Satire

[8.0] There’s something incredibly poetic about Charlie Chaplin, who built a career over the 1920s and 1930s as a silent screen star, finally opening his mouth in his first sound film, 1940’s The Great Dictator. The decision wasn’t an arbitrary one. Chaplin was speaking out because he finally had something important to say. The Great Dictator splits its time between two characters, both played by …

[7.0] Ralph Bakshi’s first animated feature is an X-rated adaptation of Robert Crumb’s Fritz the Cat. Fritz is a college student who likes to have a good time by way of weed and women, but manages to cram a lot of philosophical and existential musings between vices. After an orgy is busted by the pigs (the police are all actual pigs in this world), Fritz …

[6.0] A young boy in Hitler’s youth army (Roman Griffin Davis) finds himself in a moral dilemma after discovering a Jewish girl (Thomasin McKenzie) hiding in a secret space behind his bedroom wall. This film written for the screen and directed by Taika Waititi (What We Do in the Shadows, Thor: Ragnarok) has an off-beat, surreal sense of humor that wears thin over time. It’s …

[2.5] The days become unnaturally long in the town of Centerville, where two cops played by Adam Driver and Bill Murray drive around protecting the community. But when zombies begin roaming the streets, they find themselves in over their heads with only a strange new Scottish mortician (Tilda Swinton) to help them… or not. In any case, as Adam Driver’s character says throughout the movie, …

[3.0] Stephen Dorff (The Gate, Cecil B. Demented) stars in this satiric story of a convenient store hostage survivor who can’t come to grips with his cult celebrity status after he learns the 36-day siege was televised. While Reese Witherspoon’s supporting character, also a survivor, talks about the experience in honest, dramatic ways on every imaginable TV show, Dorff’s character is amused and bewildered to …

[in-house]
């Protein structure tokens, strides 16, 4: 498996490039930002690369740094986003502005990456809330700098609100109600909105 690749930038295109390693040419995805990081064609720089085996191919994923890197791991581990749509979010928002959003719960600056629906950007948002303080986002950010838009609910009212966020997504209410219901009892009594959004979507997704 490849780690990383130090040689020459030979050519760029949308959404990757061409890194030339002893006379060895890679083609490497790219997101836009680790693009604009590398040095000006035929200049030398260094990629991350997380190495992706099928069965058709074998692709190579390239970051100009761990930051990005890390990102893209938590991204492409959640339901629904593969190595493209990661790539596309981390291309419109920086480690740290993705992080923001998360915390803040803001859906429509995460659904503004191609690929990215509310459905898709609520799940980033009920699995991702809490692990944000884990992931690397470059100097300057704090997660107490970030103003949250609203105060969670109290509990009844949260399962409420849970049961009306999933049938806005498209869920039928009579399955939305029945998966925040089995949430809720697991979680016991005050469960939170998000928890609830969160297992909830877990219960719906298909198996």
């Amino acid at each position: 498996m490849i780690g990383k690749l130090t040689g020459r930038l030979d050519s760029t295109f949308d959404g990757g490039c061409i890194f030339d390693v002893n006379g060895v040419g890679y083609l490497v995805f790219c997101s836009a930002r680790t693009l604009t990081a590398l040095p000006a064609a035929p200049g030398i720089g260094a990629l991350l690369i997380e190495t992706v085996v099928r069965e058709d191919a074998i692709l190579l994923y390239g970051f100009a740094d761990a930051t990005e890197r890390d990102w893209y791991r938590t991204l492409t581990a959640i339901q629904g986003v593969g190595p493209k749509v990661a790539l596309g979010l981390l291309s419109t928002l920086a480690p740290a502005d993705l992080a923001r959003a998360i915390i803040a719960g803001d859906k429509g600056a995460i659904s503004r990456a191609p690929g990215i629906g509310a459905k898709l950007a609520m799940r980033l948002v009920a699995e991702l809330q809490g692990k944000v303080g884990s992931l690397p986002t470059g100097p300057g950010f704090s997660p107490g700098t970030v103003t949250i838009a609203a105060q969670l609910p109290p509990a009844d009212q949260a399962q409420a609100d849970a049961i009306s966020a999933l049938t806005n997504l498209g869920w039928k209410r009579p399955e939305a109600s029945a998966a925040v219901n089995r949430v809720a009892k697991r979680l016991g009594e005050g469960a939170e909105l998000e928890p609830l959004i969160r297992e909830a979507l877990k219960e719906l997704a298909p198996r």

[6.0] Julie Andrews, William Holden, Richard Mulligan, Robert Preston, and Robert Webber star in Blake Edwards’ (Breakfast at Tiffany’s, Thoroughly Modern Millie) ensemble comedy about a film producer who goes suicidal after his latest G-rated family film turns out to be a bomb. Desperate to turn things around, he decides to reshoot the film, making it more erotic and promising the public the lead star …

[8.0] Jamie Bell (Billy Elliott) leads an all-star ensemble in this surreal, satiric look at the breakdown of suburban existence. The Chumscrubber is an ambitious conceptual piece, not unlike American Beauty in tone and style. But where American Beauty centered on one character’s shaky morality and lost me, The Chumscrubber stems more confidently from one of my favorite thematic tropes — human beings’ desperate need …

[7.5] Seth Rogen and Evan Goldberg co-wrote and co-produced this R-rated animated satire about a grocery store hot dog (voiced by Rogen)┬áthat discovers the truth about life outside the store’s sliding glass doors. But it’s an uphill battle to convince the rest of the grocery denizens that their idea of ‘heaven’ is actually the gnashing teeth of human beings!┬áSausage Party delivers all the naughty sexual …

[4.0] I enjoyed Trey Parker and Matt Stone’s South Park: Bigger, Longer, and Uncut because it lampooned many things. It was like a greatest hits collection of the South Park TV show, and the songs were all far more amusing than they had any right to be. So I went into Parker and Stone’s Team America: World Police with similar expectations and was very disappointed. …

[9.0] Birdman swoops into cineplexes offering the antidote to superhero hysteria, CGI migraines, and Hollywood’s usual hackneyed, formulaic bullshit. It’s goddamned original, a showcase for skill and craft, and a breath of fresh fucking air. Michael Keaton turns in a career-best performance as a one-time popular film actor who is risking it all to put on a Broadway play. In the span of hours leading …

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